If I had to fit my Celt Extreme music into a genre, it would be “Celtic Folk Tribal Electronica.” Sound sources are acoustic: (vocals, harp, fiddle, mandolin, guitar, whistle, bodhran, whistle, bones) But also electronic percussion in the form of pads played with drumsticks and a pedal that plays massive bass drum sounds. An iPad can carry the entire sound libraries of all my fabulous old E-Mu synthesizers from the ‘8os. I play these sounds on a keyboard and a set of bass organ pedals. I can also play the best rack chime sample ever created by swiping the screen of my iPhone.
Then you have the heart of the system, the looper. I can capture sections of music with what amounts to a foot-operated recording studio, stacking them on top of each other or switching among them to spontaneously create intricate, dense music. A performance may require simultaneously: 1) foot-switching the destination of the vocal mic from looper to straight to P.A., 2) starting or stopping a loop, and 3) playing bass on the organ pedals, all on the same beat. This can present logistical problems, as I am currently possessed of only two feet. There are also a lot of wires to not trip over. Oh, and you have to be able to sing and play the music, too.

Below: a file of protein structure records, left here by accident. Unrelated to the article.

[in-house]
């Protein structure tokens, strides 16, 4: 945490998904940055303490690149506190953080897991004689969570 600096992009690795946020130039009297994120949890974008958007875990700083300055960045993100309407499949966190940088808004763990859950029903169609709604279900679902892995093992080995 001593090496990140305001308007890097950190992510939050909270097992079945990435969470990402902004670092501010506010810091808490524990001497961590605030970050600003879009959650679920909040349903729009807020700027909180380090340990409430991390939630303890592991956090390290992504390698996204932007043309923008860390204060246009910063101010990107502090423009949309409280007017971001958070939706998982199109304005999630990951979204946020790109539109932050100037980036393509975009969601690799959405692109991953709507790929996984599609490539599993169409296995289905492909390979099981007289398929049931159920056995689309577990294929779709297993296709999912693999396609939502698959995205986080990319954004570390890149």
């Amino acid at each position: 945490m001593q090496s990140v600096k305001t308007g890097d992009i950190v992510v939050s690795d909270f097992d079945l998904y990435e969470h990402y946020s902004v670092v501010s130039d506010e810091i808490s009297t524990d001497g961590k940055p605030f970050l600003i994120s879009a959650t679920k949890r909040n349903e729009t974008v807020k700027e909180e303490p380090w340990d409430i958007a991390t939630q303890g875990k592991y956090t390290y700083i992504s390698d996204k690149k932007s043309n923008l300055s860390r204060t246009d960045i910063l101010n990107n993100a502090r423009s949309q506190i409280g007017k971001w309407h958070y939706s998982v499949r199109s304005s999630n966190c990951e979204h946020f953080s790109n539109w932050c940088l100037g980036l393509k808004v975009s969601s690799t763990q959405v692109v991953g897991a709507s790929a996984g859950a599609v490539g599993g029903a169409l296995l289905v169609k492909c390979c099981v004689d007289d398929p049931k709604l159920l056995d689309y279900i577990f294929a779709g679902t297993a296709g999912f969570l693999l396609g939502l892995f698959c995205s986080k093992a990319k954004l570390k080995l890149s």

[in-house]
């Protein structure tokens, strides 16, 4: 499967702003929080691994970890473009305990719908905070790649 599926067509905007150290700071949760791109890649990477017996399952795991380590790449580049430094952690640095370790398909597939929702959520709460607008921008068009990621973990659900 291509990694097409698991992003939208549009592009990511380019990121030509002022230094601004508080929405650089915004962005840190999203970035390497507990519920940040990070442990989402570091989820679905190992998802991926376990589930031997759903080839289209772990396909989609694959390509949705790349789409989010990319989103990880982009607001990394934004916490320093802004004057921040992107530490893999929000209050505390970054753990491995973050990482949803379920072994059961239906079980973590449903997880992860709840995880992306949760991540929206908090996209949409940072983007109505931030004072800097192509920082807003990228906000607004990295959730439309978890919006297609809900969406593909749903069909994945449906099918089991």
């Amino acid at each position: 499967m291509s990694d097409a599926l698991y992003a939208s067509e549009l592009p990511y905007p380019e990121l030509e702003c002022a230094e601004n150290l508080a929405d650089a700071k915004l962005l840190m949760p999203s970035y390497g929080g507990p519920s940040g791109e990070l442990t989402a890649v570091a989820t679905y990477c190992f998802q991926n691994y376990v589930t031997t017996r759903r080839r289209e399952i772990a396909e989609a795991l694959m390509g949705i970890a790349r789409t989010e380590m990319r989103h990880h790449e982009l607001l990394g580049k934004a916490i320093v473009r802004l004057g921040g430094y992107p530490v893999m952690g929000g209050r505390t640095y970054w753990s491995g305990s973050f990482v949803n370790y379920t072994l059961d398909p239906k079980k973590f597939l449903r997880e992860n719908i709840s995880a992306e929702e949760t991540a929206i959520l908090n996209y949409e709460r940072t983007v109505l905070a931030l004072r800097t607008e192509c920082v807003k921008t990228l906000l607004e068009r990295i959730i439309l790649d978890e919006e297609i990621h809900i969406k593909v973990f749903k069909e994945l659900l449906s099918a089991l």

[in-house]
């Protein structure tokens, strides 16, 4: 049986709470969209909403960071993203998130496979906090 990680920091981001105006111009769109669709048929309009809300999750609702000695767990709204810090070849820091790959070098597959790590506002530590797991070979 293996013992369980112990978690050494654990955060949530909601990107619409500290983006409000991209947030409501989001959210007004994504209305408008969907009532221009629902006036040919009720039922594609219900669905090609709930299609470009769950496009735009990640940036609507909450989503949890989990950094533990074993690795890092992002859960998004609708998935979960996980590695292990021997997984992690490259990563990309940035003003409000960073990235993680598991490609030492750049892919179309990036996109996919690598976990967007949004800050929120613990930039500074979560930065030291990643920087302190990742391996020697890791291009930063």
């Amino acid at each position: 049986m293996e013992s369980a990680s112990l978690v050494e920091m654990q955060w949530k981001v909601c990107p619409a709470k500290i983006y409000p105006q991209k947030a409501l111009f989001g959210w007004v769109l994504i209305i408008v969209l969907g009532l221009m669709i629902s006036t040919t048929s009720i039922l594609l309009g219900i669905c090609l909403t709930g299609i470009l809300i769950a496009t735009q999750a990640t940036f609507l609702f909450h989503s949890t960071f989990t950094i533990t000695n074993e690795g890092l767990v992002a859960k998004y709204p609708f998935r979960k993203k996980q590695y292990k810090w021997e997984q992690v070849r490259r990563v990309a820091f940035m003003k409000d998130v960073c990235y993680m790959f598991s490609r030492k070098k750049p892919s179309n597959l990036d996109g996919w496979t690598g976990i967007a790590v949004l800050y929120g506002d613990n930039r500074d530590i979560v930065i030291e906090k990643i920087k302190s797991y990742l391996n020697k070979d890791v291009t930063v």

I was in Los Angeles many years ago and met a guy who, upon learning I played Celtic music, said “Wow, man. Why are you so into the past?” Some of the best music I’ve ever heard was sung by an elderly woman in a corner of a quiet pub or banged out on a battered, out-of-tune steel guitar. There’s a lot of ancestral power in these old musical traditions. We also live in a time when we have the means to amplify that power, arrange it in new ways, and invite the destiny of all living things: to grow and evolve and do so if at all possible in a manner extreme.
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